In summary, muscle weakness ensues with age and in women tends to become more pronounced when the production of estrogens and progesterone declines at menopause. This accelerated muscle weakness is linked to the loss of sex hormones because HT helps preserve strength. A caveat of the studies on postmenopausal women that precludes the determination of which specific hormone affects muscle function is that differing HT preparations were used across and even within studies (8). Beyond the hormone preparations used, between-study variations also include population characteristics and type of muscle strength measurement. To circumvent these issues that are inherent to studies on women, more controlled interventions using rodents are reasonable and likely necessary to establish the specific sex hormone that improves strength in females and also to determine the mechanism(s) by which the hormone is working.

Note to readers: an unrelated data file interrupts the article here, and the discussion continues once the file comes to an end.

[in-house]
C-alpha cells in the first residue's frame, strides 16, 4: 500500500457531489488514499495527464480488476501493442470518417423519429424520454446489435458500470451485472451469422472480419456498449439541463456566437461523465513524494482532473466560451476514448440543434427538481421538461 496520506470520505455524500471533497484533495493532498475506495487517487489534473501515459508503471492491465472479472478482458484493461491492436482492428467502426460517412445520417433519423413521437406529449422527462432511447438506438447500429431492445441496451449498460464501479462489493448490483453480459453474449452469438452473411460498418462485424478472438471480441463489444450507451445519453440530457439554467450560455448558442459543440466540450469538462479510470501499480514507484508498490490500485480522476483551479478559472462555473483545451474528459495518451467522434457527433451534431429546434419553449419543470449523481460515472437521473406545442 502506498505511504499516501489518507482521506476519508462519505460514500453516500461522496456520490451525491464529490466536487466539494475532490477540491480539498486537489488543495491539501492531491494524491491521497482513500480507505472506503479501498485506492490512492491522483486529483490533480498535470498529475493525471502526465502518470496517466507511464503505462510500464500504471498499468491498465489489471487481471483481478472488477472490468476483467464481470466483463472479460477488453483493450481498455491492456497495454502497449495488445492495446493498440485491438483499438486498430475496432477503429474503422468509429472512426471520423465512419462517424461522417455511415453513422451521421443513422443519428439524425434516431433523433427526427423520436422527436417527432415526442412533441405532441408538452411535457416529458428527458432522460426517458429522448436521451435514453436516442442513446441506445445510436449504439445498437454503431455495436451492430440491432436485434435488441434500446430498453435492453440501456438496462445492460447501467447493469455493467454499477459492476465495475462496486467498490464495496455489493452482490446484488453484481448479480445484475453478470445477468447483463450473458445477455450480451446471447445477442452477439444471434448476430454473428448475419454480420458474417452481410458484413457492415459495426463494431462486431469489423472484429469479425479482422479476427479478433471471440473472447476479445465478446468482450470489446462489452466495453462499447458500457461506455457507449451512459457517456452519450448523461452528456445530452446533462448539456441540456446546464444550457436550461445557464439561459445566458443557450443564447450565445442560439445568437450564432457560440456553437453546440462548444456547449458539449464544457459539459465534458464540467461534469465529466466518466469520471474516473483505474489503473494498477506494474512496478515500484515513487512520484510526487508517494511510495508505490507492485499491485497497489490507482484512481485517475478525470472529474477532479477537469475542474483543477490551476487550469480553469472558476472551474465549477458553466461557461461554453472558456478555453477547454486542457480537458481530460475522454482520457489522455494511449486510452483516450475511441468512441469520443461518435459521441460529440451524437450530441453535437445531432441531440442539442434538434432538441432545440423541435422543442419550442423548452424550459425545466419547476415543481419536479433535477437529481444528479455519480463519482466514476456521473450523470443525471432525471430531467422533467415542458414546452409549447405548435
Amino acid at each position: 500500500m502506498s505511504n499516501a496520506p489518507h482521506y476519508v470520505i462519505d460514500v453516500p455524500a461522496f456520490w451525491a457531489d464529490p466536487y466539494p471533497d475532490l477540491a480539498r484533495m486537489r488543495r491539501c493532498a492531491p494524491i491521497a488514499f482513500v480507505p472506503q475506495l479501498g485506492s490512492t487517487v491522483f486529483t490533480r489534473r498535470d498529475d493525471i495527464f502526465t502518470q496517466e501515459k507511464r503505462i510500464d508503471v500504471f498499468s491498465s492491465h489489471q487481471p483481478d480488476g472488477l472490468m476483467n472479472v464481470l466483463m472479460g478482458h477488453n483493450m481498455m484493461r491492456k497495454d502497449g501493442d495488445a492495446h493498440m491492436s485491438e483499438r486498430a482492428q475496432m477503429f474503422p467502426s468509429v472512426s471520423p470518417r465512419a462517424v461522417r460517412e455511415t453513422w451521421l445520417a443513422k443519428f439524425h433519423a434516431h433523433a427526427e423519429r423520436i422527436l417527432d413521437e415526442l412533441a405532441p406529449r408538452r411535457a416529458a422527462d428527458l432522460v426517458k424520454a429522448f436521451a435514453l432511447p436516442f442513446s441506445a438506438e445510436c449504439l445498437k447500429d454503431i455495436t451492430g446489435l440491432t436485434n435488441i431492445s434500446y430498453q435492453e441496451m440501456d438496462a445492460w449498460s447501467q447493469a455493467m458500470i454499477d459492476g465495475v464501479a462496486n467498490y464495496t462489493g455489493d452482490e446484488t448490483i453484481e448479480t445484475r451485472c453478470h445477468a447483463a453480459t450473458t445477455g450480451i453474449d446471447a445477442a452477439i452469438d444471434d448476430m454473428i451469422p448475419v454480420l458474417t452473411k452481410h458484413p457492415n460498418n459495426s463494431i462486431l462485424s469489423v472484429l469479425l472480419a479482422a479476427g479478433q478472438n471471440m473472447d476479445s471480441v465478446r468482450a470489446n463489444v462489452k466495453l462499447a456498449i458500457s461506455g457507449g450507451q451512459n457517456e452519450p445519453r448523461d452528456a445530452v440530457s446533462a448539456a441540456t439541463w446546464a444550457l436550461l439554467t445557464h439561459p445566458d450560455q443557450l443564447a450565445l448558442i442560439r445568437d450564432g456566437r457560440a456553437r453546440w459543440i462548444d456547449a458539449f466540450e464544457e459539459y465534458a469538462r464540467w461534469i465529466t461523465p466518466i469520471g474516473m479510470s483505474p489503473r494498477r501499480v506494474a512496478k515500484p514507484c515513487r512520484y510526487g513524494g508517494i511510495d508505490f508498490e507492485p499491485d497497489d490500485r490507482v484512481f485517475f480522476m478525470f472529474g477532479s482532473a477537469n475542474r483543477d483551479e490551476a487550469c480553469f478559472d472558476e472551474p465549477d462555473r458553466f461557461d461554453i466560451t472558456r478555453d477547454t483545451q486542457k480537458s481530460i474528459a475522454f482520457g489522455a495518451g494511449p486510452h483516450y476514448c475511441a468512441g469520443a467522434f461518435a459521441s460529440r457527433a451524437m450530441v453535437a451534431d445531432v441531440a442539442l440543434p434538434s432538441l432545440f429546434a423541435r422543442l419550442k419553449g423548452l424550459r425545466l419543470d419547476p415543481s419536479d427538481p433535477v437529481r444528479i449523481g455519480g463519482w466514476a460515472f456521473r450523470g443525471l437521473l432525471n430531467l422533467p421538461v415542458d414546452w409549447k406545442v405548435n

EVIDENCE THAT ESTROGENS ARE BENEFICIAL TO MUSCLE STRENGTH IN RODENTS
In addition to studies showing that humans experience loss of strength with age, age-related muscle weakness has been substantiated in rodent models. This picture is heavily skewed, however, because most of these studies have been conducted on male rats and mice. Because of the void of information on aging female rodent muscle, we conducted a study specifically to determine if and when age-related decrements in strength occur in female mice (18). The major finding was that specific force generated by the soleus muscle declined by approximately 25% with age and did so around the age at which ovaries fail in mice, that is, between 11 and 16 months (5). This prompted us to more critically look at the effect of estrogens on muscle function. We chose to begin our studies by investigating 17β-estradiol because it is the most biologically active form of estrogen. Moreover, we also chose a surgical approach of reducing ovarian hormones in adult mice, that is, ovariectomy, to focus on ovarian hormones without the multiple potentially confounding effects of aging.